Another segment made here for British television was for the popular program “I Wish You Were Here” with Mary Nightingale. It has remained firmly in my memory not only because Mary was so beautiful, unaffected and charming, but also because of her closing comment on the show: ”The only trouble here is” she said, “your teeth get dusty from smiling so much!” It became quite a comment around here for a while, the dusty teeth! Needless to say, that program brought many UK visitors and, I am happy to say, they are coming still!I got a good laugh out of my dog Tuffy today. This morning, for some reason she suddenly developed a severe limp on her right front foot. I checked her paw but could find nothing. I told Danny, and he checked it, and then Sarah, our head wrangler, who used to be a veterinary assistant, checked it also, but there was nothing to be seen, in spite of the fact that she was basically on three legs. It happened it was Monday, a day I usually don’t go to Grapevine, but today I wanted to go to lunch in order to say goodbye to a special couple. I couldn’t be bothered with the whole jeans, shirt and shoes thing, so I pulled on a pair of Capri pants and sandals. Danny and I were going to drive in together, and he came in to get me. Usually Tuff is extremely eager to come with me, but this day she lay quietly on the floor, showing no desire at all to accompany us. “Come on, Tuff!” I said, only to be presented with a ‘No I don’t want to’ expression on her face, as she turned her head away, and remained flopped on the floor with a definite air of refusal to get up. So we left her. On the way over I puzzled over her reaction. “How strange!” I said to Danny, “she’s usually so happy to come with me! I hope she’s not seriously sick!” Danny thought a bit, and then hit on the solution. “You know,” he said, “you were not dressed in your usual ranch stuff – you were dressed as if you were going to town. I bet she thought you were taking her to the vet!” And we’re pretty certain that’s what it was – Ah no, she probably thought, you three all fussed with my foot and now you’re dressed different, and I know what THAT means and I ain’t going! We both had a good laugh over that – and sure enough, on our return we were greeted by a remarkably happier dog. The foot is better now – I think she was likely stung by something in the grass – but don’t tell me that animals don’t reason, don’t remember, don’t project the future! Yesterday I went for my usual Sunday morning horseback ride. I rode Tequila and took Comanche, running alongside, free. We all enjoy these outings – Comanche generally lags behind, eating grass and then catching up, but sometimes he’ll come up level with me and on occasion he takes the lead, as if to tell Tequila ‘I’m still the top horse, you know’!! We had a good ride and were heading back when I spied a Grapevine ride on the way out. The wranglers on the ride, RJ and Megan, decided to take the opportunity to flag a trail which had not been ridden for a while, but weren’t quite sure where it was, so I decided to come with them. I thought that, as we were relatively close to home, Comanche would continue on to the corrals, but some time later I looked back and saw that he had resolutely taken the number two spot, right on Tequila’s heels, which he kept more or less most of the way, at times coming up alongside to get his ears scratched. I really enjoy these outings with him – I guess the most captivating thing about them is that he comes along willingly, not on a lead line, not ridden, but just for the fun of it. Of course, perhaps I shouldn’t be too surprised, as this is also the horse who had once jumped the garden wall to follow me into the bedroom, and was quite put out when I wouldn’t let him in!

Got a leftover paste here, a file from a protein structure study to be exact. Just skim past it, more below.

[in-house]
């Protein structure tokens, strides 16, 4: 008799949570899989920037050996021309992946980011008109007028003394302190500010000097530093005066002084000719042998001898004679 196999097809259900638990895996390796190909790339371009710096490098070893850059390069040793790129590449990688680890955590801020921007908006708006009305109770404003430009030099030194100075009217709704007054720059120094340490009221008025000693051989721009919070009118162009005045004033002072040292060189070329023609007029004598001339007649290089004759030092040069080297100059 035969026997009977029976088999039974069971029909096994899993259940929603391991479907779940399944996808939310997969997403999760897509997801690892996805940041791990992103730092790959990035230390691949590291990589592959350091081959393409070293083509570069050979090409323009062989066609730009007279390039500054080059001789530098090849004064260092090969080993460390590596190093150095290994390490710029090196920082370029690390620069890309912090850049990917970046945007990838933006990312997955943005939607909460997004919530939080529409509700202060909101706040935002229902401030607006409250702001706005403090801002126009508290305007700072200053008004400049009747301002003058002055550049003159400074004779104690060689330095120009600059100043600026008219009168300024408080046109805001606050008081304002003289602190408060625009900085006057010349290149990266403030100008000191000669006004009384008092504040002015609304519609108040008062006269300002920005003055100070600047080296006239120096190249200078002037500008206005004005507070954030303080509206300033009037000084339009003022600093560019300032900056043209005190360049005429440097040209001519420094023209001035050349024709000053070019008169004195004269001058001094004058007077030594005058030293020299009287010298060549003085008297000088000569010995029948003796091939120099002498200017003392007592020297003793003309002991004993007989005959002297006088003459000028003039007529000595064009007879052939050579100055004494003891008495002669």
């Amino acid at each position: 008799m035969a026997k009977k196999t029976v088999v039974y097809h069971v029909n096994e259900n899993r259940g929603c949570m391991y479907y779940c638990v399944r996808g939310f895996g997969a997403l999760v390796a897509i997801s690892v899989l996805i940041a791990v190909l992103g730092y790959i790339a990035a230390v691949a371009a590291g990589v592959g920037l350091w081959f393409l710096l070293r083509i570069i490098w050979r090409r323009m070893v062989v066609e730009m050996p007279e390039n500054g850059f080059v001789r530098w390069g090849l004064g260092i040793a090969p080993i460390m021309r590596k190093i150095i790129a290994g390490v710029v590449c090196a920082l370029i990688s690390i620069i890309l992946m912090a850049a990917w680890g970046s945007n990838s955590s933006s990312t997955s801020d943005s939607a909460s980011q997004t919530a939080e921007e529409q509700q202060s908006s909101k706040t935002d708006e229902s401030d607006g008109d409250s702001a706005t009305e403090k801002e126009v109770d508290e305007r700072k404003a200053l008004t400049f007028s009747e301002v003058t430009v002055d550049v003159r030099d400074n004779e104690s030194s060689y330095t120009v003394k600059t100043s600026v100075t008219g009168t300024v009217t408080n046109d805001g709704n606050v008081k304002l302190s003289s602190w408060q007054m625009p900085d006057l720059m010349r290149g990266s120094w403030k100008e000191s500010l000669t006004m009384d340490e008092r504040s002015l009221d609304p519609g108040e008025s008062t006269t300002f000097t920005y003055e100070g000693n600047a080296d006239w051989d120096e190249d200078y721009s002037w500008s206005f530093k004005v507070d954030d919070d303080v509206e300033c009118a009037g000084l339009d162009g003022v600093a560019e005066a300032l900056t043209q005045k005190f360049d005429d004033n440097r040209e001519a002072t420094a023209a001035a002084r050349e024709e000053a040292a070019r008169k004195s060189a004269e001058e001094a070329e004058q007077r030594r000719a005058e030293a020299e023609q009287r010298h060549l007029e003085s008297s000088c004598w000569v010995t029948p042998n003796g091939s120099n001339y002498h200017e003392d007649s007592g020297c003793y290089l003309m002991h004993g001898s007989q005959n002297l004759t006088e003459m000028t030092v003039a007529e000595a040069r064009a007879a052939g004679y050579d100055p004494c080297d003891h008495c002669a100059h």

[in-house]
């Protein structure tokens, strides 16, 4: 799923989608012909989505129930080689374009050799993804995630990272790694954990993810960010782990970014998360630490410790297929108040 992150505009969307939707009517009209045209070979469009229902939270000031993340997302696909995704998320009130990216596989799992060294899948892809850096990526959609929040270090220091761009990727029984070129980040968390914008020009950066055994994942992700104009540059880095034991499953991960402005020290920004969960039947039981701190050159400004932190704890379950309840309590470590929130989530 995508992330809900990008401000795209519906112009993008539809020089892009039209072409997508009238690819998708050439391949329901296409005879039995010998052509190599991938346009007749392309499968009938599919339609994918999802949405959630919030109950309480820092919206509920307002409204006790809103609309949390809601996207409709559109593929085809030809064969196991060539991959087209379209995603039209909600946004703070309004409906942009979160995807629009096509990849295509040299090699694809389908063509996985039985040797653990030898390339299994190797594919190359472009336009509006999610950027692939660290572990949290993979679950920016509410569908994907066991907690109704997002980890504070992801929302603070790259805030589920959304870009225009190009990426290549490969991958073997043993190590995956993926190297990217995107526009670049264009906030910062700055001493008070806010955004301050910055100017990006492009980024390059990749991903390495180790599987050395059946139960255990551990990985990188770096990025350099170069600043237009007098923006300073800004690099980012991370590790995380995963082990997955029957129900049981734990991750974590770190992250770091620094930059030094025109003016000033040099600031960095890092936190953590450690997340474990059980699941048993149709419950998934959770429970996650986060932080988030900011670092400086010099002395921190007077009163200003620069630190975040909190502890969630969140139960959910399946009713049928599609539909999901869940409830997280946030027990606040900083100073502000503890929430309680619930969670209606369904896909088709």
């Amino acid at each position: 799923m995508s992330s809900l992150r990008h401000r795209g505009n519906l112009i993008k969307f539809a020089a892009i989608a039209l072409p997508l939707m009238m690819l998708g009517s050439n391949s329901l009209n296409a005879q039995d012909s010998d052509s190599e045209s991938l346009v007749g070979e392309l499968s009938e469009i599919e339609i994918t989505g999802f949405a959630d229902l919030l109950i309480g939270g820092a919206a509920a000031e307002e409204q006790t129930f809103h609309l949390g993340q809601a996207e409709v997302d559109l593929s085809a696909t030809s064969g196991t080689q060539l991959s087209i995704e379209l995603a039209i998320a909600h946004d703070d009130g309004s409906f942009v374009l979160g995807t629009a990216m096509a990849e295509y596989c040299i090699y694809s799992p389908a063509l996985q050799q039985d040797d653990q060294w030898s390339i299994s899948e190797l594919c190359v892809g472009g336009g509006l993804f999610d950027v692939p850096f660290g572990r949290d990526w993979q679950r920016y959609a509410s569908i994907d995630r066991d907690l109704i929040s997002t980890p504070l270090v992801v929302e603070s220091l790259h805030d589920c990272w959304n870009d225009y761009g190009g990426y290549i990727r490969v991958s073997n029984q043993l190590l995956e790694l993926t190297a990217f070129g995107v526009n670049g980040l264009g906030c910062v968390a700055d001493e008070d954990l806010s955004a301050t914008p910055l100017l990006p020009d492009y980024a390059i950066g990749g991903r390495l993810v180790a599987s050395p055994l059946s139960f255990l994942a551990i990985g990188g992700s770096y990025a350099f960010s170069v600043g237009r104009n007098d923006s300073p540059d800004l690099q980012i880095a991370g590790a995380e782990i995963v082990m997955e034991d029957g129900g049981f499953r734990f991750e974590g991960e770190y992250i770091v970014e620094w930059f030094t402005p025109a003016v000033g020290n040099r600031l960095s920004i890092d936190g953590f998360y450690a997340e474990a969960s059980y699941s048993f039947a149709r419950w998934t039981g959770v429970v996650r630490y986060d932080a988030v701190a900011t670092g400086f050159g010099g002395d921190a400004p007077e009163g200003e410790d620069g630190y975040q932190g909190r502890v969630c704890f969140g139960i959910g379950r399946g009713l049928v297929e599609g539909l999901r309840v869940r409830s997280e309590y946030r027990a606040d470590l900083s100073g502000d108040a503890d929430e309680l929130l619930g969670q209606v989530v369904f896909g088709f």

And, as the summer is generally a quieter time, the wranglers took the opportunity to really, really clean the barn and the medicine room, and, in the course of this, some wondrous things came to light. We had thought we needed to buy more tack, like reins, latigos, cinches and odd bit and pieces, adding up to a few hundred dollars – but no! More of this stuff came to light than you would think possible, hidden in the back room under piles of horse blankets and old saddles. Then they decided to clean out the medicine room – and you wouldn’t believe how many out of date jars of various ointments and remedies were pitched out. The place looks so wonderful now, sparkling clean and tidy that I think they should charge admission to come admire it!